The Mirror of Literature, Amusement, and Instruction, Band 27

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J. Limbird, 1836
Containing original essays; historical narratives, biographical memoirs, sketches of society, topographical descriptions, novels and tales, anecdotes, select extracts from new and expensive works, the spirit of the public journals, discoveries in the arts and sciences, useful domestic hints, etc. etc. etc.
 

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Seite 175 - But he her fears to cease, Sent down the meek-eyed Peace ; She, crowned with olive green, came softly sliding Down through the turning sphere, His ready harbinger, With turtle wing the amorous clouds dividing: And, waving wide her myrtle wand, She strikes a universal peace through sea and land.
Seite 24 - Twas Christmas told the merriest tale ; A Christmas gambol oft could cheer The poor man's heart through half the year.
Seite 205 - I am going fast :• — it will be all over with me soon. Come nearer to me. Let my dear Lady Hamilton have my hair, and all other things belonging to me.
Seite 29 - In this time (says the historian) the woods began to rejoice that they were no longer infested with robbers ; the oxen began to plough ; the pilgrims visited the sanctuaries ; the roads and inns were replenished with travellers ; trade, plenty, and good faith, were restored in the markets ; and a purse of gold might be exposed without danger in the midst of the highway.
Seite 399 - Neatly she dress'd, nor vainly seem'd t' expect Pity for grief, or pardon for neglect ; But when her wearied Parents sunk to sleep, She sought her place to meditate and weep : Then to her mind was all the past...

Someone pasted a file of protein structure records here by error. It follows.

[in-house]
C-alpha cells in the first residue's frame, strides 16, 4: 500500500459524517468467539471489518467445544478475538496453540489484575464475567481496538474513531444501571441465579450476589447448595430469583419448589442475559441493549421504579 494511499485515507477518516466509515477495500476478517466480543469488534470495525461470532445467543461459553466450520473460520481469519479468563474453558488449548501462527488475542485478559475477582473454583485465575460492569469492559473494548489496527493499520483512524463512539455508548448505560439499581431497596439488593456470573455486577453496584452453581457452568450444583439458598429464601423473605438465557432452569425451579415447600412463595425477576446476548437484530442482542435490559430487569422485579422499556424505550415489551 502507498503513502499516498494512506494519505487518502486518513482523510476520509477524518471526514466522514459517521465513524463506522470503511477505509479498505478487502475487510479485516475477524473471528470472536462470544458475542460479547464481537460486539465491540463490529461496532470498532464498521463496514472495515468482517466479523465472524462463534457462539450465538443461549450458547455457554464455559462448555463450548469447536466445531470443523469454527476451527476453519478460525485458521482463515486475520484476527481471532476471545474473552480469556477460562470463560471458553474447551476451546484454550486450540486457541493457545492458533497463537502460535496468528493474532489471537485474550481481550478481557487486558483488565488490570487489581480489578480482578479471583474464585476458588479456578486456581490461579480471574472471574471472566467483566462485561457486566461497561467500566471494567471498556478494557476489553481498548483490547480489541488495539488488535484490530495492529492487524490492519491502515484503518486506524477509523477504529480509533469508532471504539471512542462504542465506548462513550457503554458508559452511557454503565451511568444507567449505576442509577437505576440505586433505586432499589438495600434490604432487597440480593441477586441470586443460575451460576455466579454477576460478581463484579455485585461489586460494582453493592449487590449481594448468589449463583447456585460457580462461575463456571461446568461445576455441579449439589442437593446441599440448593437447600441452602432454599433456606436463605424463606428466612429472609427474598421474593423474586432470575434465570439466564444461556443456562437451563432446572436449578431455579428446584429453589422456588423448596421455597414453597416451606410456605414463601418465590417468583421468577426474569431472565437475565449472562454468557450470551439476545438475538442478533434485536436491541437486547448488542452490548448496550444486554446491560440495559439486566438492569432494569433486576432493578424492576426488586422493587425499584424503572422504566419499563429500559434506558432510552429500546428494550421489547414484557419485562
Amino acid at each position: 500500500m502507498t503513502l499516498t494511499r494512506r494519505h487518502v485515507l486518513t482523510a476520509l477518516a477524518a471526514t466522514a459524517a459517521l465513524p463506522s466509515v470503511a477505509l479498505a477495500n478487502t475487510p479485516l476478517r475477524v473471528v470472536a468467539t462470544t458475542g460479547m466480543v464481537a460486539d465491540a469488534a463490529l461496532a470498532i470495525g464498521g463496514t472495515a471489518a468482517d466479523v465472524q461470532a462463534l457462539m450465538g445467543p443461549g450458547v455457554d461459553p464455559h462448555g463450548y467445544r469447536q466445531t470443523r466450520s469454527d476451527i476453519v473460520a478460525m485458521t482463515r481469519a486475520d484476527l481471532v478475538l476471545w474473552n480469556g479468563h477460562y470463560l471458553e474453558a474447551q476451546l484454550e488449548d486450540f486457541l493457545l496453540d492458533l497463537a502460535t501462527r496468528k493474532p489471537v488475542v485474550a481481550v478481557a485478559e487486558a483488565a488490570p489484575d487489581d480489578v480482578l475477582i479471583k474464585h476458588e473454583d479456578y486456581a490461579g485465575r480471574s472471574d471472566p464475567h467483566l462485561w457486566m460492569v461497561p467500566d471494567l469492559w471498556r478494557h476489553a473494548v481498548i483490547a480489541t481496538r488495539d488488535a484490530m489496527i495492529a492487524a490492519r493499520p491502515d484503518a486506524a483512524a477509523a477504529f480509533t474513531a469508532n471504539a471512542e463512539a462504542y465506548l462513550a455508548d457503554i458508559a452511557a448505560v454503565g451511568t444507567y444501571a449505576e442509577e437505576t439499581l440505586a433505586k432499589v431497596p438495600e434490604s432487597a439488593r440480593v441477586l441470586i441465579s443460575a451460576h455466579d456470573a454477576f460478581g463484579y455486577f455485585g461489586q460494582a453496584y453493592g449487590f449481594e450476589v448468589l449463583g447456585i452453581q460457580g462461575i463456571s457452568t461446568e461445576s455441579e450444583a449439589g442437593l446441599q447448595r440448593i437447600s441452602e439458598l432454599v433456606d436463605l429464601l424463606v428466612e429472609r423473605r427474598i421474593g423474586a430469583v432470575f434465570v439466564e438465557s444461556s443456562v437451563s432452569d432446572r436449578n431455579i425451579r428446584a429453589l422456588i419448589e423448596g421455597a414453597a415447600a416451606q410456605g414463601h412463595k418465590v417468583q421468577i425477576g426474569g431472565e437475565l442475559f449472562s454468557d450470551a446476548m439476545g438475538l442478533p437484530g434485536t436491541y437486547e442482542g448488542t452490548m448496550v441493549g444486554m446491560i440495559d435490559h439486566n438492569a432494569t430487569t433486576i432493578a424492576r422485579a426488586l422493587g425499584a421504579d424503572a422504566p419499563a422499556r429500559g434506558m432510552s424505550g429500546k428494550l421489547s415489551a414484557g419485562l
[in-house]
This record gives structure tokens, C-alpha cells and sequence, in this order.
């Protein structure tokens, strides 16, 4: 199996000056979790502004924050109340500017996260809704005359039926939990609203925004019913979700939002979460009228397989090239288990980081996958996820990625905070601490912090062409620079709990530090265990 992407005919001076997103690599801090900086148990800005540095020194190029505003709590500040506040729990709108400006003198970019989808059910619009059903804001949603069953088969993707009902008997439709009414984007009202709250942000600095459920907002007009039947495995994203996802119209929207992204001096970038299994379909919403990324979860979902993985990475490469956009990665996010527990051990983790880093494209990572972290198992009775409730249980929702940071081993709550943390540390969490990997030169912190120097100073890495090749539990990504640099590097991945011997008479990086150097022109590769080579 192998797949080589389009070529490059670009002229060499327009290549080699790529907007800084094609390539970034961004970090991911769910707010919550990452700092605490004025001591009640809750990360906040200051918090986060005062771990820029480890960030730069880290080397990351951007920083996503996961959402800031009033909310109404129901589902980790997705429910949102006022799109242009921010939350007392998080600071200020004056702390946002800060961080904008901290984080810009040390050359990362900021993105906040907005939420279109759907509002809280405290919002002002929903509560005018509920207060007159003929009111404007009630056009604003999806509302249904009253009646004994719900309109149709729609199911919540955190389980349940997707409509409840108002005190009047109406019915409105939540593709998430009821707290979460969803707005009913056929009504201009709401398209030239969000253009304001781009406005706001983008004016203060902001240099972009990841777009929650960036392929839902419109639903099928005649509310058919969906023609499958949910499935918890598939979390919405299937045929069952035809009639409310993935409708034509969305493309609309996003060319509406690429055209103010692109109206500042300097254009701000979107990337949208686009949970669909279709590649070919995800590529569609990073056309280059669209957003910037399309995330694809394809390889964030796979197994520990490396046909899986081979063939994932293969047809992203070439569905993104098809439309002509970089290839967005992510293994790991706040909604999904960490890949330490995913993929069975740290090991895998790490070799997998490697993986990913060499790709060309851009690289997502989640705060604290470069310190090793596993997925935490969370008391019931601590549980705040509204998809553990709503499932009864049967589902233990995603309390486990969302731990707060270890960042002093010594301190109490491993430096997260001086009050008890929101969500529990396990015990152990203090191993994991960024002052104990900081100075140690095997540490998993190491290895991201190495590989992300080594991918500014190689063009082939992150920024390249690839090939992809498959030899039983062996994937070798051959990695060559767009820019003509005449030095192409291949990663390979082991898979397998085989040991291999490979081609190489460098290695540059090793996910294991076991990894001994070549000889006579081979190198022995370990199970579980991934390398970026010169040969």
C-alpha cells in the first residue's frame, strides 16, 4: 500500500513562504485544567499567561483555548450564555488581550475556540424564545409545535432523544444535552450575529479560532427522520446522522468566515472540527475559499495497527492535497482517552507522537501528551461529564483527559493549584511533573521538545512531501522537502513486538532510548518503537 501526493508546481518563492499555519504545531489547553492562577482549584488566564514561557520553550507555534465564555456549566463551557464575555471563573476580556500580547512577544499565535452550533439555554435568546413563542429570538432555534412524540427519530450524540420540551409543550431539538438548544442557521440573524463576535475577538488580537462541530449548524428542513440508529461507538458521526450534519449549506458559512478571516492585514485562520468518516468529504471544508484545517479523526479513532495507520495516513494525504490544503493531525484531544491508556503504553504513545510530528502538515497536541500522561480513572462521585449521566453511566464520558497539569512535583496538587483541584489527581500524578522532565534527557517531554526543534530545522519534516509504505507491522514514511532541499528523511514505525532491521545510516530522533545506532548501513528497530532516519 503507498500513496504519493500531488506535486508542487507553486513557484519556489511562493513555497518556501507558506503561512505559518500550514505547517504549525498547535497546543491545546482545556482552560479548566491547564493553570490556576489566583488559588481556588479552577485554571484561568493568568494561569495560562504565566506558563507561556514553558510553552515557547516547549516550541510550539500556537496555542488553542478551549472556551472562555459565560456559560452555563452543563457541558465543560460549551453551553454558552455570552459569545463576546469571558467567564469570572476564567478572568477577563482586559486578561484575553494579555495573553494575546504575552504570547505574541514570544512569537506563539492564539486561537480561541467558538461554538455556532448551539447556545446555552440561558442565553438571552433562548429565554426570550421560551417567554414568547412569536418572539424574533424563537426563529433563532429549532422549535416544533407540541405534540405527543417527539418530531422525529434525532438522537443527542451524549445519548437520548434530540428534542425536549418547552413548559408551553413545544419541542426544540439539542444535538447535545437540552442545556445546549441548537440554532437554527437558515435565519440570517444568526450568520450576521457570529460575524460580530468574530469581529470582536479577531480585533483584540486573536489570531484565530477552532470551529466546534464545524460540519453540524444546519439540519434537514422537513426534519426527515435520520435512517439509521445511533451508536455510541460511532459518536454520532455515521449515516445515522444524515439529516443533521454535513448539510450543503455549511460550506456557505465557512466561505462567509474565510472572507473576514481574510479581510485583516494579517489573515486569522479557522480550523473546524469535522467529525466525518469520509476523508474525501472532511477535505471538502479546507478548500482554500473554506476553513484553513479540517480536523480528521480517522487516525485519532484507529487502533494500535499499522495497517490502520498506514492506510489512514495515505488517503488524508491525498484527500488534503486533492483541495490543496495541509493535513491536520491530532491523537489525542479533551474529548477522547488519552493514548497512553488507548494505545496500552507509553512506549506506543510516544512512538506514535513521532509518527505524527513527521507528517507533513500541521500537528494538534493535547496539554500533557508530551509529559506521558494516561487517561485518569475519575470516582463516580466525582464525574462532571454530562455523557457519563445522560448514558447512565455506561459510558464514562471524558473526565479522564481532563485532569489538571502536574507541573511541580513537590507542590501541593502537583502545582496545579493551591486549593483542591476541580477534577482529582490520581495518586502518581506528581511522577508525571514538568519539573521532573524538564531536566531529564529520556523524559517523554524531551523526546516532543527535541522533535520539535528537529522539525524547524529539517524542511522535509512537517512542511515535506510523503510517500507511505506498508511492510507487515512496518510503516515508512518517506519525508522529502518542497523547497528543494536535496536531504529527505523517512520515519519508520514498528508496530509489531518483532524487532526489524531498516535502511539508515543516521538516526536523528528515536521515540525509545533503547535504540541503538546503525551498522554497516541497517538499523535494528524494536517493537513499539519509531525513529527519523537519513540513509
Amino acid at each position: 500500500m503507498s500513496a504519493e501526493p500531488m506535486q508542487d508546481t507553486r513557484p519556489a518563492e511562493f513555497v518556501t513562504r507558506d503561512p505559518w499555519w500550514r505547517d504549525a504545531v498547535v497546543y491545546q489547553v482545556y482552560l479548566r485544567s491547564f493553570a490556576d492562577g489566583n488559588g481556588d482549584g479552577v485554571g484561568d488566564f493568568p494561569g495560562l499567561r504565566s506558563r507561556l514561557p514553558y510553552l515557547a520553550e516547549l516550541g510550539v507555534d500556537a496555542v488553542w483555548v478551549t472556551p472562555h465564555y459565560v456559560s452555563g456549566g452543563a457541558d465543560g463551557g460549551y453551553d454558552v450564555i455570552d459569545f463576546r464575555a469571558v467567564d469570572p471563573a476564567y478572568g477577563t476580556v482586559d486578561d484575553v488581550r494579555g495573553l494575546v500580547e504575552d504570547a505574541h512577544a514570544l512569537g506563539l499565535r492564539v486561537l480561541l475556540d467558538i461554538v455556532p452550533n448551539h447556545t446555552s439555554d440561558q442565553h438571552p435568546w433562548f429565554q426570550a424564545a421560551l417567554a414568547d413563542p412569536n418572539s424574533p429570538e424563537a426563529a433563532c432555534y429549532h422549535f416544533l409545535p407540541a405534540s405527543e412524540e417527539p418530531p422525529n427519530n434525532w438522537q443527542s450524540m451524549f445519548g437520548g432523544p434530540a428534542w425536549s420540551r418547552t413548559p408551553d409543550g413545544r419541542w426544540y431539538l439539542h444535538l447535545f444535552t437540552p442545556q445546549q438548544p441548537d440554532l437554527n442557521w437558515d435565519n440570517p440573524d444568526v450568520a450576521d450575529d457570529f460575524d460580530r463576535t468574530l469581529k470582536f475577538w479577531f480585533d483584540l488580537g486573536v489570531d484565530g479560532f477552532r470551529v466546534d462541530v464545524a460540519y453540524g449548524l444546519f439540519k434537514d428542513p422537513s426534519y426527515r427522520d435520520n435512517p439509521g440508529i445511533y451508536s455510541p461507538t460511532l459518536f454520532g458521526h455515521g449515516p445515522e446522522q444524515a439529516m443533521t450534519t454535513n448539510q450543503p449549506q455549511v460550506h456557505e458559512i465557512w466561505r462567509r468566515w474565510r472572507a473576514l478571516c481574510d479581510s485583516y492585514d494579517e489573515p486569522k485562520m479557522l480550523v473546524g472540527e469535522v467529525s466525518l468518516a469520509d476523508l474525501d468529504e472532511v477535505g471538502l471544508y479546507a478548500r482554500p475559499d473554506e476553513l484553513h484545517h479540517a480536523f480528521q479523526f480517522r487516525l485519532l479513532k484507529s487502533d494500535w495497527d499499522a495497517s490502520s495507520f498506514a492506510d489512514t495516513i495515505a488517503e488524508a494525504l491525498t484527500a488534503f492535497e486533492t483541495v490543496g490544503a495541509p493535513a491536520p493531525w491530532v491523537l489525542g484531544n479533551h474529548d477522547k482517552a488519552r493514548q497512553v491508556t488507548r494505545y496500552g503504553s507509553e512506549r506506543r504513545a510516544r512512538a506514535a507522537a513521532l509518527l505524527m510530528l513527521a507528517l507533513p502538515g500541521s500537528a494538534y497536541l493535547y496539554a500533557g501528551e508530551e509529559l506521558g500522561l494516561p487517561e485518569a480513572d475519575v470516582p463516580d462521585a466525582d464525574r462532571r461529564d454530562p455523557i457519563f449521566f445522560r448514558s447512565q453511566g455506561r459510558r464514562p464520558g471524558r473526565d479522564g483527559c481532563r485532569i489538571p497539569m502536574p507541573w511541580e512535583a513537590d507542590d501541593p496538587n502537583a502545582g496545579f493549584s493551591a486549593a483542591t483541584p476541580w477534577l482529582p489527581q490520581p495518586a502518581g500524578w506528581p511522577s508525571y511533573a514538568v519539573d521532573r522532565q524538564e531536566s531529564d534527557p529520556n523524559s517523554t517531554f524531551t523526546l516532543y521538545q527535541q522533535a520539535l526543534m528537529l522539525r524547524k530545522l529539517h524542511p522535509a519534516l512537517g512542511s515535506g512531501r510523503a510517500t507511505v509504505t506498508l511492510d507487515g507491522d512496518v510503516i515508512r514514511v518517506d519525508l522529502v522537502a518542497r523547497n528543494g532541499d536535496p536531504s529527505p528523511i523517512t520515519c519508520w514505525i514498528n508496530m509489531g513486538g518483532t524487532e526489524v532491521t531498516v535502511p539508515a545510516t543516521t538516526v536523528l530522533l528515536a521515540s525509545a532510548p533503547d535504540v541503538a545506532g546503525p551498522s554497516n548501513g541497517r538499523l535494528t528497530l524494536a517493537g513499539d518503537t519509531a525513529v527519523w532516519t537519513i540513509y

Seite 399 - twas her proper care. Here will she come, and on the grave will sit, Folding her arms, in long abstracted fit; But if observer pass, will take her round, And careless seem, for she would not be found; Then go again, and thus her hour employ, While visions please her, and while woes destroy.
Seite 341 - Froissart. The May-pole on the margin of that poetic stream completed the illusion. My fancy adorned it with wreaths of flowers, and peopled the green bank with all the dancing revelry of May-day. The mere sight of this May-pole gave a glow to my feelings and spread a charm over the country for the rest of the day; and as I traversed a part of the fair plain of Cheshire and the beautiful borders of "Wales, and looked from among swelling hills down a long green valley, through which "the Deva wound...
Seite 125 - THE HAUNCH OF VENISON. A POETICAL EPISTLE TO LORD CLARE. THANKS, my lord, for your venison, for finer or fatter Never rang'd in a forest, or smok'd in a platter ; The haunch was a picture for painters to study, The fat was so white, and the lean was so ruddy...
Seite 24 - All hailed, with uncontrolled delight And general voice, the happy night That to the cottage, as the crown, Brought tidings of salvation down. The fire, with well-dried logs supplied, Went roaring up the chimney wide ; The huge hall-table's oaken face...
Seite 274 - I had learned before the death of my father and mother. There is a hill not far from the town, called Crooksbury Hill, which rises up out of a flat in the form of a cone, and is planted with Scotch fir-trees. Here I used to take the eggs and young ones of crows and magpies. This hill was a famous object in the neighbourhood. It served as the superlative degree of height. 'As high as Crooksbury Hill,' meant with us, the utmost degree of height.

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